The Mountains You Climbed

I love my church.  I love the mix of people there, I love the speakers, I love the kids’ programmes and I love being a part of whatever God is up to, with this ragamuffin rag tag bunch of people that I get to do a lot of life with.

I especially love our worship team.  I love the fact that this bunch of beautiful people get up while it’s still stupid o’clock on a Sunday morning, and they practice and pray and then work together to bring us a way to reach out to God, to connect with God, through worship.  Through song.

A number of weeks ago we had a worship session that was a real doozy.  Even if you’re not a regular church go-er and you don’t quite understand the whole gathering and singing about and to a God that you may not even believe in, had you been a fly on the wall that Sunday, I reckon you’d have a few questions and a little stirring in your belly.  It was that powerful.

Now people who know way more about these things than I, would be able to give you a few reasons why that particular Sunday was extra special.  More switched on people would say things along the lines of:  it was the song choice, it was the prep that the worship team put into the morning, it was the prayers that various people prayed prior to the service, it was how open the congregation was, it was all sorts of things.  And.  Yep.  I reckon it could quite possibly have been a whole mix of things.

But I’ve been pondering this for a while now.

And while I can’t and don’t and won’t ever claim to have any ‘spiritual recipes’:  where, if you have x amount of y and add in a touch of z, with a splash of w, then – whammo – you’re gonna get an amazing church experience.  Guaranteed.

Nope.  I’d never say that. You see I believe that God is sovereign and will have His way, in spite of whatever we do or don’t do…….

But I’ve been wondering about something and that ‘something’ was evident in two of the songs we sang that day, and I really don’t think it was a coincidence that it was a ‘wow’ morning for so many people that day.

The first song of the two that were most powerful for me, was ‘Goodness of God’ by Bethel Music and Jenn Johnson.  You can watch it/ listen to it here. This song is powerful – the words are declaratory, they point to the steadfastness of God; His faithfulness and His closeness.

What’s key for me, in this song, is that it doesn’t just talk about how amazing God is when life is going well – but it talks of when we’re in our darkest days, then He is close like no other –

I love Your voice
You have led me through the fire
And in darkest night You are close like no other
I’ve known You as a Father
I’ve known You as a Friend
And I have lived in the goodness of God

And that’s what stood out for me as people all around me lifted up their voice in song, and declared those words, because I have the amazing privilege of knowing so many stories of the people around me.

That Sunday, singing these words:

I love You, Lord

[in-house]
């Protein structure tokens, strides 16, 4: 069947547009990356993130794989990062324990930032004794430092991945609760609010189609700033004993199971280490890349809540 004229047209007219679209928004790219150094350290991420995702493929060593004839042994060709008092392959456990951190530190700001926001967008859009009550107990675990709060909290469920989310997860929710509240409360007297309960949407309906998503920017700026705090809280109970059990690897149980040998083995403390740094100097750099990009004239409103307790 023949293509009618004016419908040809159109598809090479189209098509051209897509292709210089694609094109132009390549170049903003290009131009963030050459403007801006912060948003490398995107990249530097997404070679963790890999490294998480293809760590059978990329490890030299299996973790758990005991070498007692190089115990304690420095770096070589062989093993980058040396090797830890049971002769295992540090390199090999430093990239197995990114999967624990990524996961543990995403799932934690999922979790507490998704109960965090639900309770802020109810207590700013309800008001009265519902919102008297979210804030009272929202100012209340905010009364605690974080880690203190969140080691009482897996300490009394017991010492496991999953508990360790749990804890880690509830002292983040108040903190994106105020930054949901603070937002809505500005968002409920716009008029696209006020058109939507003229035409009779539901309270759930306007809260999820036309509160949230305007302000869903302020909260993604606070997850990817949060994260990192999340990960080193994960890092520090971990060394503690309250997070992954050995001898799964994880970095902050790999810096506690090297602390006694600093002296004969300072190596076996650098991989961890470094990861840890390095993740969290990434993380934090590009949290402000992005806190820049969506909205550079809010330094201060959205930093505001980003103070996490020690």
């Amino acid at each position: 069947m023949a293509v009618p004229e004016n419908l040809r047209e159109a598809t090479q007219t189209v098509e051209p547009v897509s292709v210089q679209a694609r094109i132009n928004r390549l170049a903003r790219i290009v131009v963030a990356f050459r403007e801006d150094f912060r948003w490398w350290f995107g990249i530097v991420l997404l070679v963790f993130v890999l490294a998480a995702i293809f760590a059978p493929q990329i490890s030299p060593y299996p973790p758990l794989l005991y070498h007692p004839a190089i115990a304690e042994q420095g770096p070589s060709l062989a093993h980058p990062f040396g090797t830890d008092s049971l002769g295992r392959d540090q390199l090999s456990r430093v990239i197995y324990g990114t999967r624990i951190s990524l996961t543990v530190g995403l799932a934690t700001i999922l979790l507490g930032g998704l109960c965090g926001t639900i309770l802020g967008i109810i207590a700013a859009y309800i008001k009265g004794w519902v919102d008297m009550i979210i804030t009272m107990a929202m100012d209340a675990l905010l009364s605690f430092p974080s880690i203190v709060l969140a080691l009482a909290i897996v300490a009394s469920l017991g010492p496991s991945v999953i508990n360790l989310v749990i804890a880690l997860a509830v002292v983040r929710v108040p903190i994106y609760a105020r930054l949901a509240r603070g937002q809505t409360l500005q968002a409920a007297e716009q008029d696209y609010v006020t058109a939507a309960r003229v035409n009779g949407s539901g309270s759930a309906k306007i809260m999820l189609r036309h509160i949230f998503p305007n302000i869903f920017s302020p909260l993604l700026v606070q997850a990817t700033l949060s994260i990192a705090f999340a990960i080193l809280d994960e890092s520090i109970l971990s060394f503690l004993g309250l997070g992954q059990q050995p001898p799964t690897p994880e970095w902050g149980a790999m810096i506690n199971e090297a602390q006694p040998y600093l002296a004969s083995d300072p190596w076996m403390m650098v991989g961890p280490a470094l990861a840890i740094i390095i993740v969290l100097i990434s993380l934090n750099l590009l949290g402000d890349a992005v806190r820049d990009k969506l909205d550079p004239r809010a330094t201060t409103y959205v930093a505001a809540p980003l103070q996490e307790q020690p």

For Your mercy never failed me
All my days, I’ve been held in Your hands
From the moment that I wake up
Until I lay my head
Oh, I will sing of the goodness of God, 

were people who are facing all sorts of battles and heartache and struggles.  Friends who have major illnesses – visible and invisible, families in the middle of major upheavals, those with financial struggles, and some who are in relentless physical and emotional pain.  Yet they were all singing these words, and truly meaning these words.  In and through all their yuck, God has been faithful.  And I think there’s enormous power when we can say, even when dot dot dot, God has been faithful.

The next song we sang was the old hymn ‘It is Well with my Soul’ by Horatio Spafford.

When peace, like a river, attendeth my way,
When sorrows like sea billows roll;
Whatever my lot, Thou hast taught me to say,
It is well, it is well with my soul.

This song is rather well known for being written by a this guy, Mr Spafford after he had learnt that his four daughters had perished at sea, and he was on his way to join his wife after this awful, life-altering tragedy.

That part of his life seems to be well known, but I wanted to know more….what made this man tick? How could his faith be so rock solid?

I’ve done a little research and will share my thoughts thus far – but I reckon there is much, much more to learn from ‘ol Horatio.

Horatio was an American.  He was a lawyer and also an investor, and lost a lot of what he had in assets in the Great Chicago Fire (1871).  Two years later Horatio decided his family needed a holiday – can’t blame him really, and they chose England as their destination because…get this….he was good friends with the preacher D L Moody and he wanted to hear Moody preach in England.  A ha!!!  Horatio had a deep faith – helped no doubt by the company he kept.  If he could call Moody a friend, and decide that out of anywhere in the world he could go, he chose to visit Moody and be a part of Moody’s ‘inner circle’ I guess.   Which speaks to me that Horatio kept some pretty cool company…..wise move Mr Spafford.